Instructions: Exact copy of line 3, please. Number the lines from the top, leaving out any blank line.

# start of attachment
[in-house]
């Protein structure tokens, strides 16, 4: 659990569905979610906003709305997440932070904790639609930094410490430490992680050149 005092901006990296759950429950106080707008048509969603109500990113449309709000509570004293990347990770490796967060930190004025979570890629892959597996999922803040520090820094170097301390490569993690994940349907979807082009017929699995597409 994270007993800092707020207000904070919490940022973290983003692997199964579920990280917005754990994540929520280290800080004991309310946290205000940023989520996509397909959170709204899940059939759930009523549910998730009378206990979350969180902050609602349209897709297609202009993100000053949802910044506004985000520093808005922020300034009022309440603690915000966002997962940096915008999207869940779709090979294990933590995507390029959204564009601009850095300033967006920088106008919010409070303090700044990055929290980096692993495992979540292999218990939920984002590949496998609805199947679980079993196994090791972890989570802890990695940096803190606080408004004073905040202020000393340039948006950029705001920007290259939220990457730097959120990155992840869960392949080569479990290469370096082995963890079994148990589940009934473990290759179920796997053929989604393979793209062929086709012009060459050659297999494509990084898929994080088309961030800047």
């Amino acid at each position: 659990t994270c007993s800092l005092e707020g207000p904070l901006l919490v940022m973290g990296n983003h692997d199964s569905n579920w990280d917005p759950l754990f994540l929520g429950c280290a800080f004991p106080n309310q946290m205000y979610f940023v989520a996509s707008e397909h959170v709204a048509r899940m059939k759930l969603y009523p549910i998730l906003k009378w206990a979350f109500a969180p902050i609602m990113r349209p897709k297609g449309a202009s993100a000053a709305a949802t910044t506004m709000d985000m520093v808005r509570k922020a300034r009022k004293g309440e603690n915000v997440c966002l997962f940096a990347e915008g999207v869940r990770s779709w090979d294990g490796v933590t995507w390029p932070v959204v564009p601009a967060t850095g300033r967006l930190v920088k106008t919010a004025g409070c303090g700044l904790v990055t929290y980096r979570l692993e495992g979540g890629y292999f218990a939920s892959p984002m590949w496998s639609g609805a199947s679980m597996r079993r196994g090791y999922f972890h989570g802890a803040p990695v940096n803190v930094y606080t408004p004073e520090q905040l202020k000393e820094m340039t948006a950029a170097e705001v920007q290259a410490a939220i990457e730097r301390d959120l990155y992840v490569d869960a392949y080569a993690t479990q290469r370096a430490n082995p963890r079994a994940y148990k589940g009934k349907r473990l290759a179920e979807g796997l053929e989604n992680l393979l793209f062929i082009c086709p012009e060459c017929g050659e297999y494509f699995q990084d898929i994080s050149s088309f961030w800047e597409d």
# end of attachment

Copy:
């Amino acid at each position: 659990t994270c007993s800092l005092e707020g207000p904070l901006l919490v940022m973290g990296n983003h692997d199964s569905n579920w990280d917005p759950l754990f994540l929520g429950c280290a800080f004991p106080n309310q946290m205000y979610f940023v989520a996509s707008e397909h959170v709204a048509r899940m059939k759930l969603y009523p549910i998730l906003k009378w206990a979350f109500a969180p902050i609602m990113r349209p897709k297609g449309a202009s993100a000053a709305a949802t910044t506004m709000d985000m520093v808005r509570k922020a300034r009022k004293g309440e603690n915000v997440c966002l997962f940096a990347e915008g999207v869940r990770s779709w090979d294990g490796v933590t995507w390029p932070v959204v564009p601009a967060t850095g300033r967006l930190v920088k106008t919010a004025g409070c303090g700044l904790v990055t929290y980096r979570l692993e495992g979540g890629y292999f218990a939920s892959p984002m590949w496998s639609g609805a199947s679980m597996r079993r196994g090791y999922f972890h989570g802890a803040p990695v940096n803190v930094y606080t408004p004073e520090q905040l202020k000393e820094m340039t948006a950029a170097e705001v920007q290259a410490a939220i990457e730097r301390d959120l990155y992840v490569d869960a392949y080569a993690t479990q290469r370096a430490n082995p963890r079994a994940y148990k589940g009934k349907r473990l290759a179920e979807g796997l053929e989604n992680l393979l793209f062929i082009c086709p012009e060459c017929g050659e297999y494509f699995q990084d898929i994080s050149s088309f961030w800047e597409d």